I hope your New Year is off to a good start.  If you’re like most people, you’ve probably made some goals or resolutions for the year.  The sentiment behind resolutions is a good one: How can you become a better version of yourself?  The difficulty arises with the follow through.  It’s tough to change, create new habits and overcome years of inertia in certain areas of life.  

So today I want to give you two simple ideas to help improve your odds of success.  I didn’t come up with either idea.  I’ve heard versions of each from multiple authors, including Greg McKeown (Essentialism), Jim Collins (Good to Great) and Tim Ferriss (The 4-Hour Workweek).  While I didn’t come up with either idea, I’ve used them extensively in my life, to great benefit.  And I’m confident you can too.

Idea #1: Focus on your easiest, most valuable problem first.  

Progress is hugely motivating.  That’s why when paying off debt, financial advisers often recommend that you start with your smallest liability first, pay it off, then roll that payment into your next biggest payment until that is gone and so on.  It’s usually referred to as the debt snowball because your momentum builds, just like a snowball rolling down a hill as it gathers snow and speed.  This idea of quick progress and increasing momentum can work with pretty much any area.  You solve a small problem, which frees up resources and adds motivation.  You apply your added resources and motivation to the next biggest problem and so on.  Your momentum builds and you eventually start dealing with major problems and making enormous progress.  Give it a try.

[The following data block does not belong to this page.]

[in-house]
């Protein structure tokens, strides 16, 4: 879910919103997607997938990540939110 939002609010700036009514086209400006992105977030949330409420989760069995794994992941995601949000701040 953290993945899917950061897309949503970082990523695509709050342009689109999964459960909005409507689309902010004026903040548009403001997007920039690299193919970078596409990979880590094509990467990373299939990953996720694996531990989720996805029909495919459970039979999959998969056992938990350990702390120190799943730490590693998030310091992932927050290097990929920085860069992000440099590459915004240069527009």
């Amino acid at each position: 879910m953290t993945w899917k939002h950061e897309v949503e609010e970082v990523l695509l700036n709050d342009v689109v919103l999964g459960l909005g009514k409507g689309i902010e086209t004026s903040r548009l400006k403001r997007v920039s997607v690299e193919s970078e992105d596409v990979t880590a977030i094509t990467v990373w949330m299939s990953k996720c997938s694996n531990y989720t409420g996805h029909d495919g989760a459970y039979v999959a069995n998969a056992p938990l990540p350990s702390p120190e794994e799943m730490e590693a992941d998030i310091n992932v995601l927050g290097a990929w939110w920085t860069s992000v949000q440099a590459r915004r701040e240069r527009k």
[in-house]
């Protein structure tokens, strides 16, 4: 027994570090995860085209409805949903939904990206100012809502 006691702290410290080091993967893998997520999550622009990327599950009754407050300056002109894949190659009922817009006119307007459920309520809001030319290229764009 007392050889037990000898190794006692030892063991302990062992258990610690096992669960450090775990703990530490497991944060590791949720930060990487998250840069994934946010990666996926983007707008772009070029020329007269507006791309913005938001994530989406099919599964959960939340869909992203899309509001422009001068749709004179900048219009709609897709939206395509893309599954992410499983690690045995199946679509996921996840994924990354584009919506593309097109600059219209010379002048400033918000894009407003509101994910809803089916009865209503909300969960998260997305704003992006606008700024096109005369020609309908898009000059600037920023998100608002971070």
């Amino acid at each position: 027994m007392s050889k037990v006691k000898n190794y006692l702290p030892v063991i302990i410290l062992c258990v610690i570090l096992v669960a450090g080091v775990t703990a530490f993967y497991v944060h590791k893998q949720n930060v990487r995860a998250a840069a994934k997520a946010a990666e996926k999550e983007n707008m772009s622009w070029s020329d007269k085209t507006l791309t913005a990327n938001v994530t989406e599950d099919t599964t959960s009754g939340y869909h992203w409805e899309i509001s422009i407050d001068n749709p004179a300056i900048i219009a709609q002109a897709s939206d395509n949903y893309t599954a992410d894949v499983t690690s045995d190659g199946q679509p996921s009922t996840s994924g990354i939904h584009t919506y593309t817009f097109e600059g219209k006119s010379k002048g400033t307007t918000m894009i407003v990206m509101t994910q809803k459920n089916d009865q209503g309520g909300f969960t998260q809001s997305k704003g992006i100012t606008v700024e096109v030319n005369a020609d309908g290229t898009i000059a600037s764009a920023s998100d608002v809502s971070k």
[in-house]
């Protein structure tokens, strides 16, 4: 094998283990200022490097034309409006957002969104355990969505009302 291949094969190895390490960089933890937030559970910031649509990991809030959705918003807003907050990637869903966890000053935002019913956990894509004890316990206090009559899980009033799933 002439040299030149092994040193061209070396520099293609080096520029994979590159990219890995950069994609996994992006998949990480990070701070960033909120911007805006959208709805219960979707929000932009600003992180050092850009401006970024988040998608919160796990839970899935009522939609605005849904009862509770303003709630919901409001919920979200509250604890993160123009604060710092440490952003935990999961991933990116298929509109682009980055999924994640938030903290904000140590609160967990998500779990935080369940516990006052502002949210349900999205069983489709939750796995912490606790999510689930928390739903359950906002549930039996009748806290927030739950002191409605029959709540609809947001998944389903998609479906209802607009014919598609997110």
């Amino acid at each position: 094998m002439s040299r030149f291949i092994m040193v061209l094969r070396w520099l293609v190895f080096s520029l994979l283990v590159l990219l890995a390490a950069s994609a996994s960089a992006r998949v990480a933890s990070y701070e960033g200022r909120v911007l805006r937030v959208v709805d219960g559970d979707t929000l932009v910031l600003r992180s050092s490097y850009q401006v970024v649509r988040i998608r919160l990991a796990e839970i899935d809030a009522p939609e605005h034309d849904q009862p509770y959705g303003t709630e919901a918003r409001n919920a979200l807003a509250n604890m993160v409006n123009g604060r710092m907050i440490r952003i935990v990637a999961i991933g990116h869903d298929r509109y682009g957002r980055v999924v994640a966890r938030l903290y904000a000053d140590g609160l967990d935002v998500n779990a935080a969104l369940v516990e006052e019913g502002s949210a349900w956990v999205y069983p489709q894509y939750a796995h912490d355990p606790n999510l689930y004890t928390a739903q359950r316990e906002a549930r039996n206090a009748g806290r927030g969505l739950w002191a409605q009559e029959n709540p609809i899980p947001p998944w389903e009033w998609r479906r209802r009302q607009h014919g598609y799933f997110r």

Idea #2: Look for the one decision that removes hundreds of other decisions.

What decision can you make that, by the simple act of making it, will keep you from having to make tens, hundreds or even thousands of other decisions?  Maybe it’s making a decision to downsize or minimize your possessions, thereby eliminating the many inevitable maintenance related tasks and decisions associated with those things.  Maybe it’s simplifying and automating your investments so they just happen every month.  Maybe it’s making a decision to outsource a particular chore or task.  Maybe it’s deciding to give something up, like drinking.  Maybe it’s buying a particular tool or piece of technology that simplifies or automates a task.  Maybe it’s deciding on a rigid set of rules for potential time wasters like email, meetings or television.  Maybe it’s choosing to purge your life of a high maintenance person or time-consuming technology (e.g. social media).  Maybe it’s doing a better job at identifying what you want out of life, so you can stop spending so much time and brainpower on things that aren’t important to you.  Whatever it is, look for the domino decision that simplifies your life and improves your odds of success.

Two simple ideas, but they can make a huge impact on your life.  How could you use them?

Be Intentional,

Joe

How many more chances will you get?